For much of the past month, I’ve been working with an inspiring, aspiring young politician who is running for Toronto City Council in Ward 2 (North Etobicoke). Luke LaRocque contacted me in mid-April to see if I would be interested in designing a logo and visual identity for his campaign. After learning some more about his platform and background, I happily agreed, and we set to work deciding how to best communicate his message.
In our first meeting, we outlined some key tone words that would drive the identity: professional, engaged, bold, clear, direct, family-oriented. He also wanted to build his campaign around 3 pillars: Community, Communication, and Connection.
There were a few parameters I had to keep in mind as I brainstormed the first concepts: language (many residents of this ward speak English as a second language, and some will need to read campaign materials in their own language), colour (especially with the provincial election campaign happening in the middle of the municipal one, there are many colours that are off-limits), political climate (with the downtown vs. suburbs divide in Toronto these days, the campaign couldn’t dip into “downtown elite” territory, so nothing too artsy or kitschy), and budget (political campaign spending is clearly defined by the number of eligible voters in a riding.)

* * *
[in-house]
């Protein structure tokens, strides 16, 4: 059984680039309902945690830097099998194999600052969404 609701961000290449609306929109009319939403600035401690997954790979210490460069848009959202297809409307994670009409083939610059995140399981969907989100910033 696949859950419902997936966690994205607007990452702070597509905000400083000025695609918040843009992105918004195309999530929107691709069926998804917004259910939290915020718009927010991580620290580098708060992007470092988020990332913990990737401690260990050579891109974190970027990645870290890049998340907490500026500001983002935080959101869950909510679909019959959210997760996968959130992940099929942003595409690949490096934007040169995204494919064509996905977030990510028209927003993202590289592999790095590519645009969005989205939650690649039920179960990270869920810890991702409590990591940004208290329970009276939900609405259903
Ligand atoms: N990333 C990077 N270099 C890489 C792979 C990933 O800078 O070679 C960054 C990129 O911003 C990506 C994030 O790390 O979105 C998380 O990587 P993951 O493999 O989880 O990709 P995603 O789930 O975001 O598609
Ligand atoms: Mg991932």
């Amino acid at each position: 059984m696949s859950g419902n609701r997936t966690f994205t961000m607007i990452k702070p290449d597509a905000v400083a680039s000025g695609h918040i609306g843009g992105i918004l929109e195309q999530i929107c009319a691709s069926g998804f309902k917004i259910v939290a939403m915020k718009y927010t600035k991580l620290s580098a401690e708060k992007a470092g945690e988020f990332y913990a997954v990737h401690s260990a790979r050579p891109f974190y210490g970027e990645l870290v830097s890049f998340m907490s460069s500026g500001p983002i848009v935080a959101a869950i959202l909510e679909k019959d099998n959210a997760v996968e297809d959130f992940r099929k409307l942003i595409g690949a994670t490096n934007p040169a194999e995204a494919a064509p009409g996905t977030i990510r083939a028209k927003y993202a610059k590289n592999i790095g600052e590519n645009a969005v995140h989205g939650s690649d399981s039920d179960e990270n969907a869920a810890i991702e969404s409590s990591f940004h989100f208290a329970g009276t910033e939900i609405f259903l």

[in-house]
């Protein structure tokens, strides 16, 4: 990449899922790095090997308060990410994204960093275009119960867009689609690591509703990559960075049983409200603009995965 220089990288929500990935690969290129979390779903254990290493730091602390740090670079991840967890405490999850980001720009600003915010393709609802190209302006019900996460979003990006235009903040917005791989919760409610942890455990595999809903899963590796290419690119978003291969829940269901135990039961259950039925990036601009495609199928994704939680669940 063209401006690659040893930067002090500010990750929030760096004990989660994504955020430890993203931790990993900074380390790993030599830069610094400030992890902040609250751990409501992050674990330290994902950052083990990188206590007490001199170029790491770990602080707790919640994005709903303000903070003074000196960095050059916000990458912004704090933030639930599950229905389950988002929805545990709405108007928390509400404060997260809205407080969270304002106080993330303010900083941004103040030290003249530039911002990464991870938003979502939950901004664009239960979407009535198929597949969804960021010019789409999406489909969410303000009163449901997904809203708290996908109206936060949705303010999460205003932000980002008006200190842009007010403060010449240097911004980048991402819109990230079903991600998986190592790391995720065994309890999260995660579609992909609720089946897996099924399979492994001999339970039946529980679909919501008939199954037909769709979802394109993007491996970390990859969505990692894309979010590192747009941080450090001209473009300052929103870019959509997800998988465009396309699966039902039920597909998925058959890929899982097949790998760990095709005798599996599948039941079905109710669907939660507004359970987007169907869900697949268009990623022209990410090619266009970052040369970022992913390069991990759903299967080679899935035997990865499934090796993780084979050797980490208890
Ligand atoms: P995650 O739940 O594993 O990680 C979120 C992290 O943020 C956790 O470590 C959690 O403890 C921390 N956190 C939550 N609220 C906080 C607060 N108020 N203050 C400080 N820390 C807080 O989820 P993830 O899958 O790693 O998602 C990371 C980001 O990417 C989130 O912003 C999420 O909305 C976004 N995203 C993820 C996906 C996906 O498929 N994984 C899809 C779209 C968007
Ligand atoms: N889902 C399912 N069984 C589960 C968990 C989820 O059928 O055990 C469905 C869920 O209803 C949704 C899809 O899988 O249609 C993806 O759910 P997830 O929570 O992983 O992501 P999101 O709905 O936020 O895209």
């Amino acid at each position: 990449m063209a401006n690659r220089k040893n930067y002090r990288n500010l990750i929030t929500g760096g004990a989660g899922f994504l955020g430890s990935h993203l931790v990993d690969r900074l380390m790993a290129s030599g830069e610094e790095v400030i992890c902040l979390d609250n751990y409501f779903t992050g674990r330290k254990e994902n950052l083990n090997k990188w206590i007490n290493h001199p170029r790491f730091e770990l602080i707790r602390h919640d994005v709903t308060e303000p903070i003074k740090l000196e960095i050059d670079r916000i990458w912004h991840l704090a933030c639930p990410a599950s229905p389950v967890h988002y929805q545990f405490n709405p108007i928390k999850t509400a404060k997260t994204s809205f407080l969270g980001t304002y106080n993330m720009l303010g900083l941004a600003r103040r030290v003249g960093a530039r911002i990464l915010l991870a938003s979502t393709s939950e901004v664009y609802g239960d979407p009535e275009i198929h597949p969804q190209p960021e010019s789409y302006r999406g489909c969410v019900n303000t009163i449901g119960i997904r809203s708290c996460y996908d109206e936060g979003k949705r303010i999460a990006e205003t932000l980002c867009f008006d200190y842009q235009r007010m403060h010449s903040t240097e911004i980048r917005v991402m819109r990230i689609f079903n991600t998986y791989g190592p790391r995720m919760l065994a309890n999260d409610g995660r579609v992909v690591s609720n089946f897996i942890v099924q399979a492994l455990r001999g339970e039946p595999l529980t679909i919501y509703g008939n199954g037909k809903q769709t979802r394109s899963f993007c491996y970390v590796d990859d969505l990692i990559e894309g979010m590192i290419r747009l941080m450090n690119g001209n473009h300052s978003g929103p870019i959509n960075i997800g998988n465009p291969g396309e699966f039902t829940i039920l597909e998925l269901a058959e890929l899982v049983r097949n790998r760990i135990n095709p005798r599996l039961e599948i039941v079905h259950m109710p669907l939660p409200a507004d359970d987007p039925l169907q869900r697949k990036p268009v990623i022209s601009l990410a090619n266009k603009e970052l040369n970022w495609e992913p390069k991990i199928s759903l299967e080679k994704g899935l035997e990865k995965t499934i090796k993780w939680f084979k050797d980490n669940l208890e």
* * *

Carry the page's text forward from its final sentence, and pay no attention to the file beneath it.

I presented a couple of options, and this one resonated the most. The speech bubble holds simplified illustrations of a house and an apartment building, pointing to the diversity of the community, as well as to the idea of coming together, and the icon as a whole represents a conversation about common issues. The bubble is also a motif that can be pulled out, as in the Twitter and Facebook headers, to further the idea of open communication and dialogue.
Luke’s name is big and bold, with the last name highlighted since this will be the most visible on the ballot. The typeface used is Open Sans, a free Google font which can be used on the web and in print. I wanted the campaign team to be able to create consistent materials as needed, beyond what I would be designing for them, without them having to purchase a font.
The colour palette steers clear of any association with political parties or mayoral candidates (red, orange, navy blue, purple, and green were all off the table), while remaining bright, positive, and eye-catching.
Luke is basically my ideal client: he had a clear of idea of what he wanted to convey, and he let me do my job of figuring how to do that. It was so rewarding to attend his campaign launch this past weekend and see the first campaign materials all laid out on the table. I hope this logo and visual identity will help him spread his message and lead to success at the polls in October! If you’d like to find out more about his platform, check out his website (which I consulted on but didn’t design).